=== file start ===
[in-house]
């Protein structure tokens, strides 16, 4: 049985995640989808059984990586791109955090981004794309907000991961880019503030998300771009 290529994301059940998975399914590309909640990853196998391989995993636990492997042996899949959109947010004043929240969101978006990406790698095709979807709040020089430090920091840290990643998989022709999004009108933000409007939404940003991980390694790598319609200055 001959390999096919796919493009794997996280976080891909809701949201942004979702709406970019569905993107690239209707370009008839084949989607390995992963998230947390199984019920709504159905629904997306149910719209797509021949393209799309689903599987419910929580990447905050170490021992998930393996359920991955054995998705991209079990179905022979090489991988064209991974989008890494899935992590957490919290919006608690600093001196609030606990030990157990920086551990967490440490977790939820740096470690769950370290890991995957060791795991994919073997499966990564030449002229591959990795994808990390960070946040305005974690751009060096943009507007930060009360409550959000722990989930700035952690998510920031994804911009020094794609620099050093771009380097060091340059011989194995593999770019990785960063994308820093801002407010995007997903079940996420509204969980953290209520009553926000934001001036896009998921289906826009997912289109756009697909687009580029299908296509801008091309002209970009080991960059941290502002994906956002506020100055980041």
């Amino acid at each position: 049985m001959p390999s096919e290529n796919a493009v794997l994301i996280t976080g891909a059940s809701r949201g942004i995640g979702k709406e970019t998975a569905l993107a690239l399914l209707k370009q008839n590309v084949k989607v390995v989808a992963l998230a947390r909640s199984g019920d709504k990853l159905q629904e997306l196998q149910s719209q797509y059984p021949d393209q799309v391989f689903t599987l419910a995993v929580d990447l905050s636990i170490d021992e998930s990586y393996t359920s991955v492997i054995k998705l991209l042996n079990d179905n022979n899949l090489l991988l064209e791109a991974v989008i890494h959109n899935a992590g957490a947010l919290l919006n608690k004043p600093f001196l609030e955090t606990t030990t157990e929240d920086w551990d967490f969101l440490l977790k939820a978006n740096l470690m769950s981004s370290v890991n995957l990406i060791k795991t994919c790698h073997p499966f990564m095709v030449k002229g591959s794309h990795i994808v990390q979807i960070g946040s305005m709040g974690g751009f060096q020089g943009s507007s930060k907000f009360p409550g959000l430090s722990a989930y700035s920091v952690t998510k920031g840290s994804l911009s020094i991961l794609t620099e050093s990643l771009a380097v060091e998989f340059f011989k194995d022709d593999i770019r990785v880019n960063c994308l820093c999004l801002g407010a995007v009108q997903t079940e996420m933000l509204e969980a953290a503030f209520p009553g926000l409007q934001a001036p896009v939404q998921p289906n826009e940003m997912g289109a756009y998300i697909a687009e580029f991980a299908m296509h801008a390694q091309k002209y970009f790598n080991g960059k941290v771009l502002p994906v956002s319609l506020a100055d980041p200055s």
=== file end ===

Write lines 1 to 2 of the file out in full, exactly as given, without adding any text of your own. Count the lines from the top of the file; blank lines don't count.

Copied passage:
[in-house]
């Protein structure tokens, strides 16, 4: 049985995640989808059984990586791109955090981004794309907000991961880019503030998300771009 290529994301059940998975399914590309909640990853196998391989995993636990492997042996899949959109947010004043929240969101978006990406790698095709979807709040020089430090920091840290990643998989022709999004009108933000409007939404940003991980390694790598319609200055 001959390999096919796919493009794997996280976080891909809701949201942004979702709406970019569905993107690239209707370009008839084949989607390995992963998230947390199984019920709504159905629904997306149910719209797509021949393209799309689903599987419910929580990447905050170490021992998930393996359920991955054995998705991209079990179905022979090489991988064209991974989008890494899935992590957490919290919006608690600093001196609030606990030990157990920086551990967490440490977790939820740096470690769950370290890991995957060791795991994919073997499966990564030449002229591959990795994808990390960070946040305005974690751009060096943009507007930060009360409550959000722990989930700035952690998510920031994804911009020094794609620099050093771009380097060091340059011989194995593999770019990785960063994308820093801002407010995007997903079940996420509204969980953290209520009553926000934001001036896009998921289906826009997912289109756009697909687009580029299908296509801008091309002209970009080991960059941290502002994906956002506020100055980041």